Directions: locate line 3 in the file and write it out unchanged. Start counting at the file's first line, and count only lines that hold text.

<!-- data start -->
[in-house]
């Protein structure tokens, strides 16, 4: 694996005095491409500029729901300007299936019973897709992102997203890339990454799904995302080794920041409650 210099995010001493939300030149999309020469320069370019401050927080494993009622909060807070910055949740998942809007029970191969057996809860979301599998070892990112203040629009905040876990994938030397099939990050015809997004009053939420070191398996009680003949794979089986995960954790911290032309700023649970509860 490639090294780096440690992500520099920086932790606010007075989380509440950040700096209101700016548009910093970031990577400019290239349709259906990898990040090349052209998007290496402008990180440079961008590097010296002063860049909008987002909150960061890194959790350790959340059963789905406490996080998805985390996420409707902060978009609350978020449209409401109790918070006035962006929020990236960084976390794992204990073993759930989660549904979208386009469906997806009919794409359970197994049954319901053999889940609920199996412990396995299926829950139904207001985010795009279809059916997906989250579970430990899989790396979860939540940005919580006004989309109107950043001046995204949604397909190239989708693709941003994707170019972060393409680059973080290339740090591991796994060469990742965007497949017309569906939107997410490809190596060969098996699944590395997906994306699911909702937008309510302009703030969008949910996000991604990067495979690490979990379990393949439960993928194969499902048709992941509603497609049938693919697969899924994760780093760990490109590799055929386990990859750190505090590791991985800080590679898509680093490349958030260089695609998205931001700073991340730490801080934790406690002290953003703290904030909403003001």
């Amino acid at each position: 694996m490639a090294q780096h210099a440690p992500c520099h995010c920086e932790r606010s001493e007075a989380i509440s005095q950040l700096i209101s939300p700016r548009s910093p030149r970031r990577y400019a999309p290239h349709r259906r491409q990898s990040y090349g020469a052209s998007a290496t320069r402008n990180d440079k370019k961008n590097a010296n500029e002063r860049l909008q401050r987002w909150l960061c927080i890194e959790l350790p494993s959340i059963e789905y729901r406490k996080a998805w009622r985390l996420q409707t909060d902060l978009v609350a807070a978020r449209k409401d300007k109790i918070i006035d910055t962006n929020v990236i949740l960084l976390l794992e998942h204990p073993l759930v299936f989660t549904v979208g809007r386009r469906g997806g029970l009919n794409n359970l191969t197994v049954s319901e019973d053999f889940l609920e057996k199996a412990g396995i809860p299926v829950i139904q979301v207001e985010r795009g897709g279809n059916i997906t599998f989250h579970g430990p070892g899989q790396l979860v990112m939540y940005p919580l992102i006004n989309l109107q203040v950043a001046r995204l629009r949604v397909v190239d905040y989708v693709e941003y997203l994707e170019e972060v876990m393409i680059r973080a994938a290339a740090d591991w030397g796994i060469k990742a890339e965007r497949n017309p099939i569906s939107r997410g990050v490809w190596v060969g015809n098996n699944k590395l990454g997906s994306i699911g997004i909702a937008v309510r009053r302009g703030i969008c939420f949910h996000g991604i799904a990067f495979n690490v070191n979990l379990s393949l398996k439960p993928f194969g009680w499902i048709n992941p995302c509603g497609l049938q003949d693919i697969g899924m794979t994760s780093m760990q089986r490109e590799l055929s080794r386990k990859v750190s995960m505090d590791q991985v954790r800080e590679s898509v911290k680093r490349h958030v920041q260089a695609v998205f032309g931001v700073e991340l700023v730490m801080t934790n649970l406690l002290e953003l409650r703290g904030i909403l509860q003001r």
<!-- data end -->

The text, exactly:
């Amino acid at each position: 694996m490639a090294q780096h210099a440690p992500c520099h995010c920086e932790r606010s001493e007075a989380i509440s005095q950040l700096i209101s939300p700016r548009s910093p030149r970031r990577y400019a999309p290239h349709r259906r491409q990898s990040y090349g020469a052209s998007a290496t320069r402008n990180d440079k370019k961008n590097a010296n500029e002063r860049l909008q401050r987002w909150l960061c927080i890194e959790l350790p494993s959340i059963e789905y729901r406490k996080a998805w009622r985390l996420q409707t909060d902060l978009v609350a807070a978020r449209k409401d300007k109790i918070i006035d910055t962006n929020v990236i949740l960084l976390l794992e998942h204990p073993l759930v299936f989660t549904v979208g809007r386009r469906g997806g029970l009919n794409n359970l191969t197994v049954s319901e019973d053999f889940l609920e057996k199996a412990g396995i809860p299926v829950i139904q979301v207001e985010r795009g897709g279809n059916i997906t599998f989250h579970g430990p070892g899989q790396l979860v990112m939540y940005p919580l992102i006004n989309l109107q203040v950043a001046r995204l629009r949604v397909v190239d905040y989708v693709e941003y997203l994707e170019e972060v876990m393409i680059r973080a994938a290339a740090d591991w030397g796994i060469k990742a890339e965007r497949n017309p099939i569906s939107r997410g990050v490809w190596v060969g015809n098996n699944k590395l990454g997906s994306i699911g997004i909702a937008v309510r009053r302009g703030i969008c939420f949910h996000g991604i799904a990067f495979n690490v070191n979990l379990s393949l398996k439960p993928f194969g009680w499902i048709n992941p995302c509603g497609l049938q003949d693919i697969g899924m794979t994760s780093m760990q089986r490109e590799l055929s080794r386990k990859v750190s995960m505090d590791q991985v954790r800080e590679s898509v911290k680093r490349h958030v920041q260089a695609v998205f032309g931001v700073e991340l700023v730490m801080t934790n649970l406690l002290e953003l409650r703290g904030i909403l509860q003001r």